To receive this blessing,
all you have to do
is let your heart break.
Let it crack open.
Let it fall apart
so that you can see
its secret chambers,
the hidden spaces
where you have hesitated to go.


My beloved husband posted the entirety of the blessing on his facebook page today.
But it was at line 5 that the tears began.

This is what I need:
To let my heart fall apart.

To stop "being strong."
To stop "managing the disease."
To stop trying to hold it all together with the finest thread.

I need to let it all fall to pieces around me.
I need to find God in that brokenness and begin again.

Inside the walls of my heart - the walls I have fortified so tightly around myself to protect me from my deepest fears - inside those walls is the life I want.  But without the broken open places I'll never find it again.

The blessing continues:
Your entire life
is here, inscribed whole
upon your heart’s walls:
every path taken
or left behind,
every face you turned toward
or turned away,
every word spoken in love
or in rage,
every line of your life
you would prefer to leave
in shadow,
every story that shimmers
with treasures known
and those you have yet
to find.

It could take you days
to wander these rooms.
Forty, at least.

And so let this be
a season for wandering
for trusting the breaking
for tracing the tear
that will return you

to the One who waits
who watches
who works within the rending
to make your heart

 ~ Jan L. Richardson

This will be my season.
This will be my 40 days of wandering.
Wandering through the darkest, scariest places of my heart.
Wandering in the wilderness I've let grow up.
I will trust the brokenness can be healed.
I will allow the tears to fall because I know the One who gathers them.

And at the end 
- at the end of the wandering 
and the breaking and the rending and the tears -  
will be a glorious Resurrection!


02 January 2014

A white woman raising a little white girl

Watch this before you go any further.

How do I help my little white girl find an end to this problem?

Because I'm a white woman.
I have a little white girl.

And I don't know how to make this stop.

I desperately want little black boys not to have to live like this.  It's not fair.  I don't want parents of any color to have to tell their children of any color to be careful around police.  Police are helpers.  Unless you're a black teenage boy in the wrong neighborhood.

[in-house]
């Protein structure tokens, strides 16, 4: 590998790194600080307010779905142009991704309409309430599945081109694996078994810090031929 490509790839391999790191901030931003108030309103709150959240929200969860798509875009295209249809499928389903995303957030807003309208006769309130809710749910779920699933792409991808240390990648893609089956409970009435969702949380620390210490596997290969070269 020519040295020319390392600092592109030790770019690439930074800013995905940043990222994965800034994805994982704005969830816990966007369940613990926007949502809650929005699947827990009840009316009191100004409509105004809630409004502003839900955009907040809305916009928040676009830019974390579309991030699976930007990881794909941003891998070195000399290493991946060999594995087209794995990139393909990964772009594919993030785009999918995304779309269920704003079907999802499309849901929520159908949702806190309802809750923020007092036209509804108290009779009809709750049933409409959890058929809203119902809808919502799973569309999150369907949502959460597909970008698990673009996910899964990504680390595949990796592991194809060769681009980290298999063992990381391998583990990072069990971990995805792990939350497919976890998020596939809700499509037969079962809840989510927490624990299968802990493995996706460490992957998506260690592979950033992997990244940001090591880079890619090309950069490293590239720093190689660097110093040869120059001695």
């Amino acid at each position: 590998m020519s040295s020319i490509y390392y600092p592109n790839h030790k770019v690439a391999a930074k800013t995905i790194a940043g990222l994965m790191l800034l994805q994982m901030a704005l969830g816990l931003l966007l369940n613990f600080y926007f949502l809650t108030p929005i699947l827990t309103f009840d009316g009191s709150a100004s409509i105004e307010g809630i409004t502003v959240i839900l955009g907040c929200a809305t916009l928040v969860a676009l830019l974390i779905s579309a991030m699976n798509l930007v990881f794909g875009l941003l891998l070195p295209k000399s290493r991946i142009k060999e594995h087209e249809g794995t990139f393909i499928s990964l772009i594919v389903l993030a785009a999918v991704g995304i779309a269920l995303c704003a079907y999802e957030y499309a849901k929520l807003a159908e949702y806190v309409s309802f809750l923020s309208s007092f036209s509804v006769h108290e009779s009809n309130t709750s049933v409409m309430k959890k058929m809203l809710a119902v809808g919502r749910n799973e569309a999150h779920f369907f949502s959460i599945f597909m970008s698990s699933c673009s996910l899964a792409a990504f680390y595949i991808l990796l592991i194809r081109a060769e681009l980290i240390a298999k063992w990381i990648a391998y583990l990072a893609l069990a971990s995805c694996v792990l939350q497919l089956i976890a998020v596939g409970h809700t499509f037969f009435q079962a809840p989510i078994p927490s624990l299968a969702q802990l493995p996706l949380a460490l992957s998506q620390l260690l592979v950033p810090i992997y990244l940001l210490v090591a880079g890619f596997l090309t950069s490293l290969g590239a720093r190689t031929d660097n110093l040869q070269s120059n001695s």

That makes me sad.
And angry.

I long for justice.
I long for a country where kids grow up feeling safe.
I long for a day when parents don't have to have "the talk" with their kids about being more respectful than "other" kids.

We can do better.
I want to help.

But how?

What do I do?
If I'm not raising a little black boy and I'm not a police officer, how do I help?

Your thoughts?
Particularly if you ARE raising a boy of color, I want to hear from you about how my little corner of this world can be safer for your son.

04 December 2013

Why Black Friday Shopping Doesn't Make Me Less of a Christian

It's a tradition in my family.
Black Friday.

It's not something we do casually; we have a very serious plan about the whole thing.

Every year, before Thanksgiving lunch, we sit down with the ads.  We gather together and talk about what we see that we like, what we want to buy, where we need to go, and what our kids would like as gifts.  This year there were 6 of us gathered around that table.  We spent our time together laughing at the ridiculous, oooohing over the "must haves", and sharing stories of our lives together.  It's one of my favorite hours of the year.

When the time comes to shop, we do it together.  We stand in line together, we team up to help one another get the items we want, we eat together, laugh together, and tolerate one another's idiosyncrasies.  It doesn't get much more "family" than that.